The Hollywood romantic comedy is quite an amazing thing really. Despite there having been so many romantic comedies churned out over the years, so many that it seems more and more difficult to make a truly original romcom, there never seems to be a lack of high concepts around which to base romantic comedies, even if filmmakers often fail to make anything original out of potentially fresh and promising ideas as has happened quite a few times in the past year. Now, we have yet another high concept romcom in the form of Leap Year, albeit one with considerably more promise than mediocre 2009 efforts such as The Proposal and The Ugly Truth, even boasting a better trailer than either of them. It’s pretty much a given that Leap Year isn’t a film that takes the leap at something particularly different – despite the high concept it is still romcom business as usual – but does the film at least manage to be both funny and more importantly romantic – things that have been sorely lacking in some of the other romcoms of the past year?
Uptight Anna (Amy Adams) is desperate for boyfriend Jeremy (Adam Scott) to propose at a romantic dinner on their fourth anniversary. When he doesn’t, she decides to take matters into her own hands and take advantage of Leap Day, an Irish tradition that allows women to propose to men on February 29th. Following Jeremy to Dublin, Anna intends to get down on one knee herself. But bad weather forces her flight to land elsewhere, leaving Anna stranded a long way from her destination. Alone in a strange land, she enlists the help of handsome but rude innkeeper Declan (Matthew Goode) to get her to Dublin. As Anna and Declan trundle and bicker their way through the rural backwaters of the Emerald Isle, they discover that the rocky road of true love can lead to some very unexpected places.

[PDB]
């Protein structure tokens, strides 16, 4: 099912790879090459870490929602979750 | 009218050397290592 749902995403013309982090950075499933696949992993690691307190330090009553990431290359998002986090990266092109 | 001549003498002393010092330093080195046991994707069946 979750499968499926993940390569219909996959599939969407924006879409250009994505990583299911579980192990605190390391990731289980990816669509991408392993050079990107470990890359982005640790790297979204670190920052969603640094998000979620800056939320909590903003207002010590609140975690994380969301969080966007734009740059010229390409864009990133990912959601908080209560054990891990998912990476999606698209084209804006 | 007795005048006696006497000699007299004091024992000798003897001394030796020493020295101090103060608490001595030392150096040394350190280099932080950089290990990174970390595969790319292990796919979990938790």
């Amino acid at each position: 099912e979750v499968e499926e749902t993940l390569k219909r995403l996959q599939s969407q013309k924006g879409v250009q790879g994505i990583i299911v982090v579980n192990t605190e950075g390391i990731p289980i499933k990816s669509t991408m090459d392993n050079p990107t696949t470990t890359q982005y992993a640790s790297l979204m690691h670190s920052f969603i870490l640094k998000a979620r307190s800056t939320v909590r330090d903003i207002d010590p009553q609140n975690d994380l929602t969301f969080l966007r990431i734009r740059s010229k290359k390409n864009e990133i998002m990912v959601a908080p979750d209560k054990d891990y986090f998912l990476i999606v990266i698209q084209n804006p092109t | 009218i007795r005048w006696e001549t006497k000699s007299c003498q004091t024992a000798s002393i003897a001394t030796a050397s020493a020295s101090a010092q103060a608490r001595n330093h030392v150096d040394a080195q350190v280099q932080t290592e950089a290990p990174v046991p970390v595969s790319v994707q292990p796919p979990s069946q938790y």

As is the case with most Hollywood made romantic comedies, Leap Year is a film that you know what to expect from just by seeing the trailer – or perhaps even without seeing the trailer, come to think of it. For starters, the film’s representations of another country, in this case Ireland, are pure Hollywood, conforming to classic stereotypes of what Ireland and its people are like, ignorant of the reality. Virtually all the Irish characters are portrayed stereotypical, although it could also be argued that a few of the American ones are too. So, it is fair to assume that there will likely be moviegoers in Ireland who won’t be particularly impressed by this film. At the very least though the country does provide some very beautiful locations for the events to take place in, so the film certainly looks good. Additionally, the story is wholly predictable, offering no surprises whatsoever, it being glaringly obvious from the start who Anna will actually end up with. This doesn’t prove too much of a failing, however, as the film proves to be very sweet, charming and entertaining. Unlike several romcoms from the past year, it also delivers as much in the romance department as it does as a comedy, the film being very romantic with romance never being sidelined for lame gags and the humour actually being pretty funny, if not particularly memorable and compltely unsophisticated. What really makes the film work is its stars Amy Adams and Matthew Goode who completely carry the film. Adams is as delightful and lovely as ever while Goode makes for a very charming and charismatic male lead and the two share a very sweet and actually quite believable chemistry on-screen, something that seems to be lacking (perhaps deliberately) between Adams and Adam Scott. The rest of the actors are rather less impressive, with John Lithgow completely wasted in a cameo role as Anna’s father who tells her about the Leap Day tradition. Overall, Leap Year is nothing special but if you want to see an undemanding romantic comedy that will leave you with a smile on your face then it may just be worth taking the leap on this one.
Review by Robert Mann BA (Hons)
© BRWC 2010.
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